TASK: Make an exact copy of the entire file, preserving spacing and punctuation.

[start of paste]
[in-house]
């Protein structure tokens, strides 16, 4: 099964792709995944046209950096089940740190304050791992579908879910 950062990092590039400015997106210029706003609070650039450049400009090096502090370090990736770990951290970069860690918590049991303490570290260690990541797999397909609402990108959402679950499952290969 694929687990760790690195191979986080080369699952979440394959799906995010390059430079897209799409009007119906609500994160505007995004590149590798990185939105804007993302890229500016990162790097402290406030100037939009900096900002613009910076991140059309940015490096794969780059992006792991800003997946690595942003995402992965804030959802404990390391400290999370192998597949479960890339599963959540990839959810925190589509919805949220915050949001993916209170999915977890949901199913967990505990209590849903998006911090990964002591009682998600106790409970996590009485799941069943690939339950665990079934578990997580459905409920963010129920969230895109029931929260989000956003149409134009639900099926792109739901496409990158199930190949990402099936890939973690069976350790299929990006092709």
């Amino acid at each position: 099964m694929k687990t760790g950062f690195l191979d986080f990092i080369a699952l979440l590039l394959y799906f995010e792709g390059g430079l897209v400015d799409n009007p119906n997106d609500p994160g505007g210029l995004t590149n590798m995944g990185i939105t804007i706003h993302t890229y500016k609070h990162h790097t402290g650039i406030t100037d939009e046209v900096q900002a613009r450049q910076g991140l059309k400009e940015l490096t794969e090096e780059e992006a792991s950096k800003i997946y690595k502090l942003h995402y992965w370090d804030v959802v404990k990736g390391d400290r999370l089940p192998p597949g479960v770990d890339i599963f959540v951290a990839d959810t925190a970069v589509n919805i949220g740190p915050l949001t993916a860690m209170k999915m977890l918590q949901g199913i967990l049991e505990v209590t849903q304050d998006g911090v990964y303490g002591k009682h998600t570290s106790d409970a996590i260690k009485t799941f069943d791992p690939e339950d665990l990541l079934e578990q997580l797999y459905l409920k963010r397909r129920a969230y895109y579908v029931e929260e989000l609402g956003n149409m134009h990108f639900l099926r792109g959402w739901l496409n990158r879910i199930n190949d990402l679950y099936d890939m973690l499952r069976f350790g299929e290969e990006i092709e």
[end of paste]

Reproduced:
[in-house]
């Protein structure tokens, strides 16, 4: 099964792709995944046209950096089940740190304050791992579908879910 950062990092590039400015997106210029706003609070650039450049400009090096502090370090990736770990951290970069860690918590049991303490570290260690990541797999397909609402990108959402679950499952290969 694929687990760790690195191979986080080369699952979440394959799906995010390059430079897209799409009007119906609500994160505007995004590149590798990185939105804007993302890229500016990162790097402290406030100037939009900096900002613009910076991140059309940015490096794969780059992006792991800003997946690595942003995402992965804030959802404990390391400290999370192998597949479960890339599963959540990839959810925190589509919805949220915050949001993916209170999915977890949901199913967990505990209590849903998006911090990964002591009682998600106790409970996590009485799941069943690939339950665990079934578990997580459905409920963010129920969230895109029931929260989000956003149409134009639900099926792109739901496409990158199930190949990402099936890939973690069976350790299929990006092709």
């Amino acid at each position: 099964m694929k687990t760790g950062f690195l191979d986080f990092i080369a699952l979440l590039l394959y799906f995010e792709g390059g430079l897209v400015d799409n009007p119906n997106d609500p994160g505007g210029l995004t590149n590798m995944g990185i939105t804007i706003h993302t890229y500016k609070h990162h790097t402290g650039i406030t100037d939009e046209v900096q900002a613009r450049q910076g991140l059309k400009e940015l490096t794969e090096e780059e992006a792991s950096k800003i997946y690595k502090l942003h995402y992965w370090d804030v959802v404990k990736g390391d400290r999370l089940p192998p597949g479960v770990d890339i599963f959540v951290a990839d959810t925190a970069v589509n919805i949220g740190p915050l949001t993916a860690m209170k999915m977890l918590q949901g199913i967990l049991e505990v209590t849903q304050d998006g911090v990964y303490g002591k009682h998600t570290s106790d409970a996590i260690k009485t799941f069943d791992p690939e339950d665990l990541l079934e578990q997580l797999y459905l409920k963010r397909r129920a969230y895109y579908v029931e929260e989000l609402g956003n149409m134009h990108f639900l099926r792109g959402w739901l496409n990158r879910i199930n190949d990402l679950y099936d890939m973690l499952r069976f350790g299929e290969e990006i092709e």